There's frequent bus service on the Philip Goldson and George Price highways and to southern Belize via the Hummingbird and Southern highways. Elsewhere service is spotty. There's only limited municipal bus service in Belize City on several small local lines. Fares are BZ$1–BZ$2 depending on the route and the bus line.
Buses can get you just about anywhere cheaply (about BZ$2–BZ$30 for inter-town trips) and quickly. Expect to ride on old U.S. school buses or retired North American Greyhound buses. On some routes there are a few express buses, some with air-conditioning. These cost a few dollars more.
Be prepared for tight squeezes—this can mean three people in a two-person seat—and watch for pickpockets. Drivers and their assistants (in Guatemala, cobradors or ayudantes, fare collectors, who call out the stops) are knowledgeable and helpful. They can direct you to the right bus, and tell you when and where to get off. To be sure you're not forgotten, try to sit near the driver.
Most buses on main routes run according to more-or-less reliable schedules; on less-traveled routes the schedules may not mean much. Buses operate mostly during daylight hours, but they run until around 9 pm on the western route between Belize City and San Ignacio. Published bus schedules are rare, and almost no bus lines have websites. Some lines post hand-written schedules in bus terminals. The Belize Tourism Board sometimes has schedules for popular routes. Also check online for the Belize Bus Blog (www.belizebus.wordpress.com), which has generally up-to-date information on Belize bus rates and schedules and also on other types of transportation in Belize.Buses in Belize accept only cash in U.S. or Belize dollars.
In 2011 Mexican bus line ADO (www.ado.com.mx) began offering daily express service between Belize City and Cancún, using executive-class 44-seat Mercedes buses with reserved reclining seats, air-conditioning, bathrooms, and videos. These buses leave late in the evening in both directions, allowing passengers to sleep en route and arrive early in the morning. Buses make brief stops at Playa del Carmen, Tulum, Corozal Town, and Orange Walk Town. Fare is around US$39 (BZ$78) one-way. ADO also has service to Mérida, Mexico, from Belize City.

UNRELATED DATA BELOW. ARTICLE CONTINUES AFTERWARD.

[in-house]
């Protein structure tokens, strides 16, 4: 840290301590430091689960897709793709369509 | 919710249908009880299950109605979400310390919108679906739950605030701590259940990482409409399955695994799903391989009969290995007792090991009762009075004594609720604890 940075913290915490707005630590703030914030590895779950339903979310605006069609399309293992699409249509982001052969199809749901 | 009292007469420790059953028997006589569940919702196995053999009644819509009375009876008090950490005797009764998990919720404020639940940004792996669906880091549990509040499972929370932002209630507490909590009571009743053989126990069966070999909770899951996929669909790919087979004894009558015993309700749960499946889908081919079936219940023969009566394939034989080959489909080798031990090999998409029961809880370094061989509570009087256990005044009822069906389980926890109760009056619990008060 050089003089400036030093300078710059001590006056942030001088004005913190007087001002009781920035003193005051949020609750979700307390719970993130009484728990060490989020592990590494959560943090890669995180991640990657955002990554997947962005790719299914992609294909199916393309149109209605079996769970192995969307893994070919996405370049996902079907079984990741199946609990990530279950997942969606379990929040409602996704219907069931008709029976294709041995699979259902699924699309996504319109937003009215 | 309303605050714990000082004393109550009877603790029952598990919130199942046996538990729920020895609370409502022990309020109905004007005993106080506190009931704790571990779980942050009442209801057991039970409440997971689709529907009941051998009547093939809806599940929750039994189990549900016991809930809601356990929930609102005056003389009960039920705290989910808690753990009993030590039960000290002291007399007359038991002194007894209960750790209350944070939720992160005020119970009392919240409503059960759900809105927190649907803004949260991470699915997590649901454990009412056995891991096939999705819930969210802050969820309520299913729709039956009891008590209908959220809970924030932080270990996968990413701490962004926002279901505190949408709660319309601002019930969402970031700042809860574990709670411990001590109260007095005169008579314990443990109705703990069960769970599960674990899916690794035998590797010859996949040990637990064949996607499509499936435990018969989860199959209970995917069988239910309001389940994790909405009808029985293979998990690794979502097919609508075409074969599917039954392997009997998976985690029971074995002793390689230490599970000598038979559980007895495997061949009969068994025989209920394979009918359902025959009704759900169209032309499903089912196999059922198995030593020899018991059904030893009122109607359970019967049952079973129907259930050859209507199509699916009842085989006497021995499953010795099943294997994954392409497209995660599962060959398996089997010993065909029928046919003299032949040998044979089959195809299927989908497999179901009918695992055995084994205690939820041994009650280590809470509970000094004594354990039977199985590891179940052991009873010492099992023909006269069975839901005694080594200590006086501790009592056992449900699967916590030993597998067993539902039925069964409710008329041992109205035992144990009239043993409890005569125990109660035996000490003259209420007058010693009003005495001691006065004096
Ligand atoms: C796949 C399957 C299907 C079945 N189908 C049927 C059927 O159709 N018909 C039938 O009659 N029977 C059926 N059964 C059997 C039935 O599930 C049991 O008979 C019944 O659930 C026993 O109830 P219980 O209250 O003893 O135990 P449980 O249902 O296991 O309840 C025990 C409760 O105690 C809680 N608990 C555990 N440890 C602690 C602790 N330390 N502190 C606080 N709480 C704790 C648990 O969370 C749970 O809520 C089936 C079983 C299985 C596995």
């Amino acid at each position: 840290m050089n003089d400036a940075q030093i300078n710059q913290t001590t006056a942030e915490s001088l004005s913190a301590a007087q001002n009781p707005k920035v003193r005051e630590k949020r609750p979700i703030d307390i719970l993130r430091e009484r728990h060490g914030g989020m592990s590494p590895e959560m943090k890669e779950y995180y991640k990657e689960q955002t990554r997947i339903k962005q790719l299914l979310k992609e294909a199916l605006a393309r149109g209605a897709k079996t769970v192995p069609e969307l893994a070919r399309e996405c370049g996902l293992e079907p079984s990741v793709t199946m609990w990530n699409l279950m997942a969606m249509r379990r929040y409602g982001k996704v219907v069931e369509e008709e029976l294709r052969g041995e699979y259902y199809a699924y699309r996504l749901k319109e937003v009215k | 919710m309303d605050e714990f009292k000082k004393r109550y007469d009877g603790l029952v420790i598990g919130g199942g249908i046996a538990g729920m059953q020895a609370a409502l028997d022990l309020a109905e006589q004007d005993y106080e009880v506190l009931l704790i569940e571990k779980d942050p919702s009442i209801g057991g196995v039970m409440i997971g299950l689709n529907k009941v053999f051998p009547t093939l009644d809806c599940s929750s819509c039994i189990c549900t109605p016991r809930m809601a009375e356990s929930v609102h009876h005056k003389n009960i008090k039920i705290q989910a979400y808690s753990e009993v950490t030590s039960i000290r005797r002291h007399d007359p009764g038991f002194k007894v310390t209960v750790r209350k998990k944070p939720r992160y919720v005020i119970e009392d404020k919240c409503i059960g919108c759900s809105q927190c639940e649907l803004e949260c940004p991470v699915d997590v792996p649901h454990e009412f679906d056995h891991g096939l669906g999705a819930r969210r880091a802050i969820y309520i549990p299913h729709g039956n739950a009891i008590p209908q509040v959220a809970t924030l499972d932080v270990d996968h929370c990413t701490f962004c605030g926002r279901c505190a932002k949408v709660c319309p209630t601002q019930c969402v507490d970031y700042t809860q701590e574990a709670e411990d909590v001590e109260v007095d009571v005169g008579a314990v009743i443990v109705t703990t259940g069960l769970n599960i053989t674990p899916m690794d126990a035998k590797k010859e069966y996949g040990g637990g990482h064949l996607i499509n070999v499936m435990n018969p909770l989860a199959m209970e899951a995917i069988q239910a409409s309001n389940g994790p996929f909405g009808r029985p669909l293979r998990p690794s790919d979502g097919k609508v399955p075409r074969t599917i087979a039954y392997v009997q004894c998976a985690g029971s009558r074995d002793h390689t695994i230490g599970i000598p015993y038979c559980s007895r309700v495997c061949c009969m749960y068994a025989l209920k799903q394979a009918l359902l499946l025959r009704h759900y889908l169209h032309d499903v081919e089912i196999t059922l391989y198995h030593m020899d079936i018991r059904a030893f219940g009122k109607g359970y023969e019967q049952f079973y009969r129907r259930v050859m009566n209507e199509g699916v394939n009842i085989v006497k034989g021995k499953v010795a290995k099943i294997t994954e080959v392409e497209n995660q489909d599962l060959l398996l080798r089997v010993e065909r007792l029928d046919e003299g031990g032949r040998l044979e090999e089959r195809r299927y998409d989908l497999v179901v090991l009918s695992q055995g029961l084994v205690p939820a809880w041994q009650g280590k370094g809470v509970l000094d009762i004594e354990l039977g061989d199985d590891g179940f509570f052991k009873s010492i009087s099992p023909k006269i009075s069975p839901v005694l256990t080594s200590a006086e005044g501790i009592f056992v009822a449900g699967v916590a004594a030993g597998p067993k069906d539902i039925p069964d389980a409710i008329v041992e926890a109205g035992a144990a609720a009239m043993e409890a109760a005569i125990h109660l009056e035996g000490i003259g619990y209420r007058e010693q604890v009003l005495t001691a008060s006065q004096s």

Inexpensive public buses, also of the converted school bus variety, crisscross Guatemala, but they can be slow and extremely crowded, with a three-per-seat rule enforced. Popular destinations from Guatemala City, such as Santa Elena/Flores near Tikal, use Pullman buses, which are as well equipped as North American bus lines. Your hotel or INGUAT office can help you make arrangements. Fares on public buses in Guatemala are a bargain.
In Guatemalan cities you pay the bus driver as you board. On intercity buses, fare collectors pass through the bus periodically. Buses follow loose schedules, sometimes waiting to leave until the bus fills up. On some routes the day's very last bus isn't always a sure thing. Schedules for Pullman buses are usually observed.
Reservations are usually not needed or expected in Belize or Guatemala, even for Pullman or express departures. The terminals in Belize City and some towns have ticket windows where you can pay in advance and get a reserved seat. If you board at other points, you pay the driver's assistant and take any available seat. Arrive at terminals about a half hour before departure.
James Bus Line (7 King St., Punta Gorda. 702/2049.)
Autobuses del Norte (Terminal de Buses. 502/2251-0610 in Guatemala City; 502/7924-8131 in Santa Elena, Guatemala. www.adnautobusesdelnorte.com.)
Fuente del Norte (Terminal de Buses, Santa Elena. 502/7947–7070 in Guatemala; 223/0457 Marine Terminal in Belize City; 502/7926–2999 Terminal de Buses, Santa Elena. www.grupofuentedelnorte.com.)
Línea Dorada (502/5983–1163 Linea Dorada in Santa Elena, Guatemala; 223/1200 Mundo Maya Travel, in Belize City. email@example.com. lineadorada.info.)